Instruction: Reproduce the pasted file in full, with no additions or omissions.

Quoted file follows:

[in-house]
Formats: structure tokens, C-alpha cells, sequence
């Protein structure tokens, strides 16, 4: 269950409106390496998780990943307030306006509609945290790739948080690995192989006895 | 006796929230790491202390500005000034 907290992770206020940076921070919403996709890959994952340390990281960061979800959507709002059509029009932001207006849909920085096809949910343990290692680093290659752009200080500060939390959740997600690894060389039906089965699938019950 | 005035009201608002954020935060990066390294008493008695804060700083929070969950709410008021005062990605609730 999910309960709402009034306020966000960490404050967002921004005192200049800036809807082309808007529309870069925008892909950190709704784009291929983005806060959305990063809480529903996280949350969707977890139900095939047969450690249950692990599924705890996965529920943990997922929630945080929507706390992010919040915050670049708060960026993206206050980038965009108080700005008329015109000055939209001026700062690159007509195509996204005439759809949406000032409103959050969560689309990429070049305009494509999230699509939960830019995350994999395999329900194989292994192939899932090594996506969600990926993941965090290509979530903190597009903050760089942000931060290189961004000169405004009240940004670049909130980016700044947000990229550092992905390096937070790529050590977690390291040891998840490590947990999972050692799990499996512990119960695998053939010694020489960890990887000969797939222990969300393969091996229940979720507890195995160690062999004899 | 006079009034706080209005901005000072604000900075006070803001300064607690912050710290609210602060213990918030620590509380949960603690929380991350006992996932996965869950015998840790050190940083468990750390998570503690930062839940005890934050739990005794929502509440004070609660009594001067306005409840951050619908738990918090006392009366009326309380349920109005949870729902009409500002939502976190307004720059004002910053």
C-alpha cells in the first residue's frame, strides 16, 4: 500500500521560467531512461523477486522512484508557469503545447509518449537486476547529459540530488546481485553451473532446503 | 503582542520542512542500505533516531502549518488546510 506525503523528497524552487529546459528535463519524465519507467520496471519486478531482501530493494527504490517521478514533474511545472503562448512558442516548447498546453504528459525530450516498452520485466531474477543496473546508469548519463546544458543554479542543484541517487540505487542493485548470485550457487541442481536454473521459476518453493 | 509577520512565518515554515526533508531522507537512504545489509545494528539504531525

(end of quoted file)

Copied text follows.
[in-house]
Formats: structure tokens, C-alpha cells, sequence
């Protein structure tokens, strides 16, 4: 269950409106390496998780990943307030306006509609945290790739948080690995192989006895 | 006796929230790491202390500005000034 907290992770206020940076921070919403996709890959994952340390990281960061979800959507709002059509029009932001207006849909920085096809949910343990290692680093290659752009200080500060939390959740997600690894060389039906089965699938019950 | 005035009201608002954020935060990066390294008493008695804060700083929070969950709410008021005062990605609730 999910309960709402009034306020966000960490404050967002921004005192200049800036809807082309808007529309870069925008892909950190709704784009291929983005806060959305990063809480529903996280949350969707977890139900095939047969450690249950692990599924705890996965529920943990997922929630945080929507706390992010919040915050670049708060960026993206206050980038965009108080700005008329015109000055939209001026700062690159007509195509996204005439759809949406000032409103959050969560689309990429070049305009494509999230699509939960830019995350994999395999329900194989292994192939899932090594996506969600990926993941965090290509979530903190597009903050760089942000931060290189961004000169405004009240940004670049909130980016700044947000990229550092992905390096937070790529050590977690390291040891998840490590947990999972050692799990499996512990119960695998053939010694020489960890990887000969797939222990969300393969091996229940979720507890195995160690062999004899 | 006079009034706080209005901005000072604000900075006070803001300064607690912050710290609210602060213990918030620590509380949960603690929380991350006992996932996965869950015998840790050190940083468990750390998570503690930062839940005890934050739990005794929502509440004070609660009594001067306005409840951050619908738990918090006392009366009326309380349920109005949870729902009409500002939502976190307004720059004002910053």
C-alpha cells in the first residue's frame, strides 16, 4: 500500500521560467531512461523477486522512484508557469503545447509518449537486476547529459540530488546481485553451473532446503 | 503582542520542512542500505533516531502549518488546510 506525503523528497524552487529546459528535463519524465519507467520496471519486478531482501530493494527504490517521478514533474511545472503562448512558442516548447498546453504528459525530450516498452520485466531474477543496473546508469548519463546544458543554479542543484541517487540505487542493485548470485550457487541442481536454473521459476518453493 | 509577520512565518515554515526533508531522507537512504545489509545494528539504531525